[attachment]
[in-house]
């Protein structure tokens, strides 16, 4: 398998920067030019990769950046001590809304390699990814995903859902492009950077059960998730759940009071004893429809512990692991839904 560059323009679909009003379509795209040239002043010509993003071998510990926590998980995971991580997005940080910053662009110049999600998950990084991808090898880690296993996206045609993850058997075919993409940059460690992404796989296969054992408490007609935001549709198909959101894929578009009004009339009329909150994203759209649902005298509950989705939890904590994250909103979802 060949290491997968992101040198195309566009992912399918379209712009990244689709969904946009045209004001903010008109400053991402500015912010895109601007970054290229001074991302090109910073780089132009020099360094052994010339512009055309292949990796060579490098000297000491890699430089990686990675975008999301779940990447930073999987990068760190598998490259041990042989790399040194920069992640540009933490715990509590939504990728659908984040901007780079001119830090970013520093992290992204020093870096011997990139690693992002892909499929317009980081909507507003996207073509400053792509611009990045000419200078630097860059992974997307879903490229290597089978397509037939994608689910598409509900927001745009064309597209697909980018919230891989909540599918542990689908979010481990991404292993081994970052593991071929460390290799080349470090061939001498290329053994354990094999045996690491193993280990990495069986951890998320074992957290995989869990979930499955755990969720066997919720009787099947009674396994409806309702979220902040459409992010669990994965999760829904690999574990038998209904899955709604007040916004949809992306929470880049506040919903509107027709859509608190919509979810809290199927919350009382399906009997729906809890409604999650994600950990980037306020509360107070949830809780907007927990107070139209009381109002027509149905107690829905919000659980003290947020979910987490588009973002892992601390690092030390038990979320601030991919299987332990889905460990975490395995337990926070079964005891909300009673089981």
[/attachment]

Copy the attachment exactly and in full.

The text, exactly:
[in-house]
């Protein structure tokens, strides 16, 4: 398998920067030019990769950046001590809304390699990814995903859902492009950077059960998730759940009071004893429809512990692991839904 560059323009679909009003379509795209040239002043010509993003071998510990926590998980995971991580997005940080910053662009110049999600998950990084991808090898880690296993996206045609993850058997075919993409940059460690992404796989296969054992408490007609935001549709198909959101894929578009009004009339009329909150994203759209649902005298509950989705939890904590994250909103979802 060949290491997968992101040198195309566009992912399918379209712009990244689709969904946009045209004001903010008109400053991402500015912010895109601007970054290229001074991302090109910073780089132009020099360094052994010339512009055309292949990796060579490098000297000491890699430089990686990675975008999301779940990447930073999987990068760190598998490259041990042989790399040194920069992640540009933490715990509590939504990728659908984040901007780079001119830090970013520093992290992204020093870096011997990139690693992002892909499929317009980081909507507003996207073509400053792509611009990045000419200078630097860059992974997307879903490229290597089978397509037939994608689910598409509900927001745009064309597209697909980018919230891989909540599918542990689908979010481990991404292993081994970052593991071929460390290799080349470090061939001498290329053994354990094999045996690491193993280990990495069986951890998320074992957290995989869990979930499955755990969720066997919720009787099947009674396994409806309702979220902040459409992010669990994965999760829904690999574990038998209904899955709604007040916004949809992306929470880049506040919903509107027709859509608190919509979810809290199927919350009382399906009997729906809890409604999650994600950990980037306020509360107070949830809780907007927990107070139209009381109002027509149905107690829905919000659980003290947020979910987490588009973002892992601390690092030390038990979320601030991919299987332990889905460990975490395995337990926070079964005891909300009673089981």